- A wire mesh tube (stent) may then be placed in this blocked area. The stent is inserted along with the balloon catheter. It expands when the balloon is inflated. The stent is left there to help keep the artery open.
- The stent may be coated with a drug (called a drug-eluting stent). This type of stent may lower the chance of the artery closing back up in the future. However, drug-eluting stents are slightly more likely to close in the short-term. Currently, they are only used for certain patients.
Why is the procedure performed?
- Arteries can become narrowed or blocked by deposits called plaque. Plaque is made up of fat and cholesterol that builds up on the inside of the artery walls. This condition is called atherosclerosis.
- Percutaneous coronary intervention may be used to treat:
- Not every blockage can be treated with percutaneous coronary intervention. Some patients who have several blockages or blockages in certain locations may need coronary bypass surgery.
Where to find centers that do Percutaneous coronary intervention?
What are the risks of Percutaneous coronary intervention and stent placement?
Percutaneous coronary intervention is a common medical procedure. Serious complications don't occur often. However, they can happen no matter how careful your doctor is or how well he or she does the procedure.
Serious complications include:
- Bleeding from the blood vessel where the catheters were inserted.
- Blood vessel damage from the catheters.
- An allergic reaction to the dye given during the percutaneous coronary intervention.
- An arrhythmia (irregular heartbeat).
- The need for emergency coronary bypass surgery during the procedure (2–4 percent of people). This may occur if an artery closes down instead of opening up.
- Damage to the kidneys caused by the dye used.
- Heart attack (3–5 percent of people).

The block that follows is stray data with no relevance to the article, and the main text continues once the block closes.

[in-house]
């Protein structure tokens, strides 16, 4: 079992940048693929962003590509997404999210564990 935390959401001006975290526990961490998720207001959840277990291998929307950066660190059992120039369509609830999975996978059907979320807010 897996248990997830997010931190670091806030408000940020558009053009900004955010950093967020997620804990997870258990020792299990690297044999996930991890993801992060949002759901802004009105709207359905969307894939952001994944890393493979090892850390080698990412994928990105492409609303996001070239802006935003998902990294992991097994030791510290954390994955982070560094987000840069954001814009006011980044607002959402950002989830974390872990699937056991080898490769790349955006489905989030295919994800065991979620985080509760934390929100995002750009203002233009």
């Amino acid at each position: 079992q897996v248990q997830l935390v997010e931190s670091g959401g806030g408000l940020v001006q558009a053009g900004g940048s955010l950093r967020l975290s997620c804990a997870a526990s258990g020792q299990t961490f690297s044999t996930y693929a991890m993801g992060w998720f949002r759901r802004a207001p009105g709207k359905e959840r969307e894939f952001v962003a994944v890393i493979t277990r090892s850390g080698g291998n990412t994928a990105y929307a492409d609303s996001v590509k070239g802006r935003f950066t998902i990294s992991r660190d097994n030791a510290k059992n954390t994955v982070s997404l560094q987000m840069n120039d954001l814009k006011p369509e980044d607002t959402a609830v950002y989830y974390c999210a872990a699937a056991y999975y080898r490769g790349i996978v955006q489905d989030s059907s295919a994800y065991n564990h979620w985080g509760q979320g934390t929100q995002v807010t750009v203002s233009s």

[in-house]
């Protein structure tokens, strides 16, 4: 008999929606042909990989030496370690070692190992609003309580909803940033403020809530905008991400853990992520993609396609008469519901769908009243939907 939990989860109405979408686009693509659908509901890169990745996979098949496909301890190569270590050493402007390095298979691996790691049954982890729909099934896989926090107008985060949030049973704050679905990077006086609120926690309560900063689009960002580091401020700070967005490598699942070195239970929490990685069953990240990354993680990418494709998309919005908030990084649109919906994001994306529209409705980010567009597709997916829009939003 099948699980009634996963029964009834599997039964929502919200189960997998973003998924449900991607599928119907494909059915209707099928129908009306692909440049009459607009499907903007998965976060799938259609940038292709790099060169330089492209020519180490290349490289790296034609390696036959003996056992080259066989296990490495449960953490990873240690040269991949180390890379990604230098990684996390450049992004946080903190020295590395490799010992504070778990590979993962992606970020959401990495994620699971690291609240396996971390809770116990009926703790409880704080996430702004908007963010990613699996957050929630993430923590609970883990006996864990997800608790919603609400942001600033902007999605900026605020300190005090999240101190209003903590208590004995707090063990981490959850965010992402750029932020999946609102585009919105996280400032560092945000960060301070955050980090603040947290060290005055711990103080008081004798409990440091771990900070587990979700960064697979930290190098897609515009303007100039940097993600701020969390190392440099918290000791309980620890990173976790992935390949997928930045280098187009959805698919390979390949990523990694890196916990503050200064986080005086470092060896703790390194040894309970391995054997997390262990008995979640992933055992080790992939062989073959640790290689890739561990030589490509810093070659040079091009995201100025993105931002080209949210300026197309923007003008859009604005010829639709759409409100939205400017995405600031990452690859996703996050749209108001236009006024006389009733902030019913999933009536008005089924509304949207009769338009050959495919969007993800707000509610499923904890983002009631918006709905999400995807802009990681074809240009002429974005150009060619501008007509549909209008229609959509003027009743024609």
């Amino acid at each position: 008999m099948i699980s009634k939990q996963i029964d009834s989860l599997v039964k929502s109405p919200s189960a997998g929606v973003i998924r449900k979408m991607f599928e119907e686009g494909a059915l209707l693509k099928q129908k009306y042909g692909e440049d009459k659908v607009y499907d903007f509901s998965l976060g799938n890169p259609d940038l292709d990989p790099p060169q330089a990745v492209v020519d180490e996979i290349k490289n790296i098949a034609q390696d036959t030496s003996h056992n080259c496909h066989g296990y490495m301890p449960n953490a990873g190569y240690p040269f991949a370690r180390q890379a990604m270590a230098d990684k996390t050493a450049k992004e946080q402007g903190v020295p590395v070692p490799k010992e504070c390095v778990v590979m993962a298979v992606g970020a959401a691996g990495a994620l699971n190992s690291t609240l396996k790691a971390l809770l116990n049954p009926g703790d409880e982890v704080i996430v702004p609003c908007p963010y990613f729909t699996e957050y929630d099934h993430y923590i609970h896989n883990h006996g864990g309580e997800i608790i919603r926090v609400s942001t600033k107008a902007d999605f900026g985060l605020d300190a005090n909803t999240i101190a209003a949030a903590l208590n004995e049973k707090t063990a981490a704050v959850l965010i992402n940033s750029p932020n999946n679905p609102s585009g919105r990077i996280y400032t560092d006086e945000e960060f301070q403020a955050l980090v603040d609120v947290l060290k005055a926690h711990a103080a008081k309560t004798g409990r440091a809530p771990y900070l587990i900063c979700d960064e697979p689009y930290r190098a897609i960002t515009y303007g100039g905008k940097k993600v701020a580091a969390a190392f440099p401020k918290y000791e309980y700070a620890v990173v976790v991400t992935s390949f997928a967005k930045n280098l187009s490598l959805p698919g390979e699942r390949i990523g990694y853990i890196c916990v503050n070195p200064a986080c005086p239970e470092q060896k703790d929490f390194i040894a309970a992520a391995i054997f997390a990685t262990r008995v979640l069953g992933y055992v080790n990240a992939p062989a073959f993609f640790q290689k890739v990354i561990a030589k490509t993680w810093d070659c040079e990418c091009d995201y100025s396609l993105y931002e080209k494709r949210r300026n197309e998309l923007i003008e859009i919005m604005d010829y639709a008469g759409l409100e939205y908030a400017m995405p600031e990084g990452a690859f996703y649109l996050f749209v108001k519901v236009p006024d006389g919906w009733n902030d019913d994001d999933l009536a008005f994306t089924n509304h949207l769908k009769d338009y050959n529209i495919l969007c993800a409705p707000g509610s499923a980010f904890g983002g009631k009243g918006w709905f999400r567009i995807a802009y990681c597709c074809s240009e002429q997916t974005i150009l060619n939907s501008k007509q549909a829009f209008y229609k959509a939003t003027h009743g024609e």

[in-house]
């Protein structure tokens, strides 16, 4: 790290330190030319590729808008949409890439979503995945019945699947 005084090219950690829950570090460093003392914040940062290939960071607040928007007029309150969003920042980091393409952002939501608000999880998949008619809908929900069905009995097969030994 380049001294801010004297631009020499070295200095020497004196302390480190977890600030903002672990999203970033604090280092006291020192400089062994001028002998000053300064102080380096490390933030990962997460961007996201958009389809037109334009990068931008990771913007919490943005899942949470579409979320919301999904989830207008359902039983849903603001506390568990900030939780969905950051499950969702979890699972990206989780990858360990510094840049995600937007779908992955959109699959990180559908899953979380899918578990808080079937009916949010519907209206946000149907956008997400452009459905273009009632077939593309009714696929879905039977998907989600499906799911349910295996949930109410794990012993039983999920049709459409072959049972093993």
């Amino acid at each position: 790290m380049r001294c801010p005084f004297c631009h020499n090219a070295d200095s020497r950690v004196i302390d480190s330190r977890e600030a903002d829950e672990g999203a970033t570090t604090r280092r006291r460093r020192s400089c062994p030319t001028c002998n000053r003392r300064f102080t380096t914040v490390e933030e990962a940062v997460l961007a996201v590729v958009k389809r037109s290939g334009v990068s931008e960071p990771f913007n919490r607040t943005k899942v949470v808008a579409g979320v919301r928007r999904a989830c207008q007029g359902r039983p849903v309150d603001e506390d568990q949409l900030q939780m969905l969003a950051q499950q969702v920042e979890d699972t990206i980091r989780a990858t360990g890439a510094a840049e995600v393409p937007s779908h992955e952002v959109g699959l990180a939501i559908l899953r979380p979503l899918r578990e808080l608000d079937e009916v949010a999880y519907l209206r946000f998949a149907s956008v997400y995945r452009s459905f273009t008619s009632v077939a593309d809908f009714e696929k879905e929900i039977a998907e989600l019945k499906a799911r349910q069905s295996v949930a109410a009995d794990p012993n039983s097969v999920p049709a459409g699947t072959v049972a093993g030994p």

- Stroke (less than 1 percent of people).
- Sometimes chest pain can occur during percutaneous coronary intervention because the balloon briefly blocks blood supply to the heart.
- As with any procedure involving the heart, complications can sometimes, though rarely, cause death. Less than 2 percent of people die during percutaneous coronary intervention.
- After percutaneous coronary intervention, the treated coronary artery can become narrowed or blocked again, often within 6 months of percutaneous coronary intervention. This is called restenosis.
- Studies suggest that there's a higher risk of blood clots forming in medicine-coated stents compared to bare metal stents. However, no conclusive evidence shows that these stents increase the chances of having a heart attack or dying, if used as recommended.
The risk of complications is higher in:
- People aged 75 and older
- People who have kidney disease or diabetes
- People who have poor pumping function in their hearts
- People who have extensive heart disease and blockages in their coronary (heart) arteries
What to expect before Percutaneous coronary intervention?
- Cardiologists do coronary angioplasties at hospitals. Cardiologists are doctors who specialize in diagnosing and treating heart diseases and conditions.
- If your percutaneous coronary intervention isn't done as an emergency treatment, you'll meet with your cardiologist before the procedure. He or she will go over your medical history (including the medicines you take), do a physical exam, and talk to you about the procedure.
- Your doctor also may recommend some routine tests, such as blood tests, an EKG (electrocardiogram), and a chest x ray.
- Once the percutaneous coronary intervention is scheduled, your doctor will advise you:
- When to begin fasting (not eating or drinking) before the procedure. Often you have to stop eating and drinking by midnight the night before the procedure.
- What medicines you should and shouldn't take on the day of the percutaneous coronary intervention.
- When to arrive at the hospital and where to go.
- Even though percutaneous coronary intervention takes only 1 to 2 hours, you'll likely need to stay in the hospital overnight or longer. Your doctor may advise you not to drive for a certain amount of time after the procedure, so you may have to arrange for a ride home.
What to expect after Percutaneous coronary intervention?